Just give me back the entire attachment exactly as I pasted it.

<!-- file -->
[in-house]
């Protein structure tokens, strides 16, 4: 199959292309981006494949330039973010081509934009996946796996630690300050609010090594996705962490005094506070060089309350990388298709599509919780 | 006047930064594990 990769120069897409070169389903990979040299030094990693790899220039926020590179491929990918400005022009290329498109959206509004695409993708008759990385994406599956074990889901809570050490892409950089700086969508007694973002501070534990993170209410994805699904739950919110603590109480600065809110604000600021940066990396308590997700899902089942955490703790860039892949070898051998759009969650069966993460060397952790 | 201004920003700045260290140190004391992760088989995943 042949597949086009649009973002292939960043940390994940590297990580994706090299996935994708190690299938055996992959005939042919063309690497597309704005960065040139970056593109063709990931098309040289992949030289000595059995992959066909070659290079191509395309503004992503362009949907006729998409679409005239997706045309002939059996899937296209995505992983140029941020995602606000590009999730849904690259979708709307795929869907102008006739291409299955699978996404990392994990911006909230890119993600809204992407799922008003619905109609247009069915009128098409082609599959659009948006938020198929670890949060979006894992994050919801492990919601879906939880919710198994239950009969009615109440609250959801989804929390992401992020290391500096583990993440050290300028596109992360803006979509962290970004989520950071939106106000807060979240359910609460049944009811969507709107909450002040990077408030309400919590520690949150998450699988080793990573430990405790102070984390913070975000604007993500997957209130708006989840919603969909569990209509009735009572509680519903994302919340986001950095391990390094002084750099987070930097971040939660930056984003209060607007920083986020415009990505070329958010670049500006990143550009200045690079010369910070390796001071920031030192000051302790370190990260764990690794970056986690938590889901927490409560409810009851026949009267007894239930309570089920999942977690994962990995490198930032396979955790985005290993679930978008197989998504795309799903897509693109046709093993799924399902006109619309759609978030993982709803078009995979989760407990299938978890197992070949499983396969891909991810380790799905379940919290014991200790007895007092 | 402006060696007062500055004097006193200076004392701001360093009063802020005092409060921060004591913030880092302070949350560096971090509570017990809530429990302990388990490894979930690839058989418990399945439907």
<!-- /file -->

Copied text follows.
[in-house]
């Protein structure tokens, strides 16, 4: 199959292309981006494949330039973010081509934009996946796996630690300050609010090594996705962490005094506070060089309350990388298709599509919780 | 006047930064594990 990769120069897409070169389903990979040299030094990693790899220039926020590179491929990918400005022009290329498109959206509004695409993708008759990385994406599956074990889901809570050490892409950089700086969508007694973002501070534990993170209410994805699904739950919110603590109480600065809110604000600021940066990396308590997700899902089942955490703790860039892949070898051998759009969650069966993460060397952790 | 201004920003700045260290140190004391992760088989995943 042949597949086009649009973002292939960043940390994940590297990580994706090299996935994708190690299938055996992959005939042919063309690497597309704005960065040139970056593109063709990931098309040289992949030289000595059995992959066909070659290079191509395309503004992503362009949907006729998409679409005239997706045309002939059996899937296209995505992983140029941020995602606000590009999730849904690259979708709307795929869907102008006739291409299955699978996404990392994990911006909230890119993600809204992407799922008003619905109609247009069915009128098409082609599959659009948006938020198929670890949060979006894992994050919801492990919601879906939880919710198994239950009969009615109440609250959801989804929390992401992020290391500096583990993440050290300028596109992360803006979509962290970004989520950071939106106000807060979240359910609460049944009811969507709107909450002040990077408030309400919590520690949150998450699988080793990573430990405790102070984390913070975000604007993500997957209130708006989840919603969909569990209509009735009572509680519903994302919340986001950095391990390094002084750099987070930097971040939660930056984003209060607007920083986020415009990505070329958010670049500006990143550009200045690079010369910070390796001071920031030192000051302790370190990260764990690794970056986690938590889901927490409560409810009851026949009267007894239930309570089920999942977690994962990995490198930032396979955790985005290993679930978008197989998504795309799903897509693109046709093993799924399902006109619309759609978030993982709803078009995979989760407990299938978890197992070949499983396969891909991810380790799905379940919290014991200790007895007092 | 402006060696007062500055004097006193200076004392701001360093009063802020005092409060921060004591913030880092302070949350560096971090509570017990809530429990302990388990490894979930690839058989418990399945439907």